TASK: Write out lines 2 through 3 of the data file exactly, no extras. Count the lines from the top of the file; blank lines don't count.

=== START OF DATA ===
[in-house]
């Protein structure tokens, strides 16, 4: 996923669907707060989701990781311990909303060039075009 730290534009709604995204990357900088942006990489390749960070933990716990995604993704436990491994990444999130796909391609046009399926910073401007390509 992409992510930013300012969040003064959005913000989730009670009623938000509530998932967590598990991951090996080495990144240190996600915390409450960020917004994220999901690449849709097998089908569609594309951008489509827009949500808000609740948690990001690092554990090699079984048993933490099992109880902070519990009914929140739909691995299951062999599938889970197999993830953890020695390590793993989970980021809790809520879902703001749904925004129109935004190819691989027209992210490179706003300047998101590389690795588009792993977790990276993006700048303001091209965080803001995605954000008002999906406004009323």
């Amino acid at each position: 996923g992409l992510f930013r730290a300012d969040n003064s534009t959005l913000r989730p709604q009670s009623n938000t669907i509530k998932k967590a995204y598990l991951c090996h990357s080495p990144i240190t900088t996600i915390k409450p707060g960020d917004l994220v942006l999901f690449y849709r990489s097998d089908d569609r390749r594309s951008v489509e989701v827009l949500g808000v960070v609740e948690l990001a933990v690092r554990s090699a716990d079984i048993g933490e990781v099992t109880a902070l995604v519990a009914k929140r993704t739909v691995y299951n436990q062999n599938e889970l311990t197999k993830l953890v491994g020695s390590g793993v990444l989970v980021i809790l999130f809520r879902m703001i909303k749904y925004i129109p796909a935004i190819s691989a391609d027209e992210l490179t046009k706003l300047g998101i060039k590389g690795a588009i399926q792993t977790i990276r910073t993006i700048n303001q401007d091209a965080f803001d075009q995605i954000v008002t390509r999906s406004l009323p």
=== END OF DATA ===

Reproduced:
């Protein structure tokens, strides 16, 4: 996923669907707060989701990781311990909303060039075009 730290534009709604995204990357900088942006990489390749960070933990716990995604993704436990491994990444999130796909391609046009399926910073401007390509 992409992510930013300012969040003064959005913000989730009670009623938000509530998932967590598990991951090996080495990144240190996600915390409450960020917004994220999901690449849709097998089908569609594309951008489509827009949500808000609740948690990001690092554990090699079984048993933490099992109880902070519990009914929140739909691995299951062999599938889970197999993830953890020695390590793993989970980021809790809520879902703001749904925004129109935004190819691989027209992210490179706003300047998101590389690795588009792993977790990276993006700048303001091209965080803001995605954000008002999906406004009323």
């Amino acid at each position: 996923g992409l992510f930013r730290a300012d969040n003064s534009t959005l913000r989730p709604q009670s009623n938000t669907i509530k998932k967590a995204y598990l991951c090996h990357s080495p990144i240190t900088t996600i915390k409450p707060g960020d917004l994220v942006l999901f690449y849709r990489s097998d089908d569609r390749r594309s951008v489509e989701v827009l949500g808000v960070v609740e948690l990001a933990v690092r554990s090699a716990d079984i048993g933490e990781v099992t109880a902070l995604v519990a009914k929140r993704t739909v691995y299951n436990q062999n599938e889970l311990t197999k993830l953890v491994g020695s390590g793993v990444l989970v980021i809790l999130f809520r879902m703001i909303k749904y925004i129109p796909a935004i190819s691989a391609d027209e992210l490179t046009k706003l300047g998101i060039k590389g690795a588009i399926q792993t977790i990276r910073t993006i700048n303001q401007d091209a965080f803001d075009q995605i954000v008002t390509r999906s406004l009323p």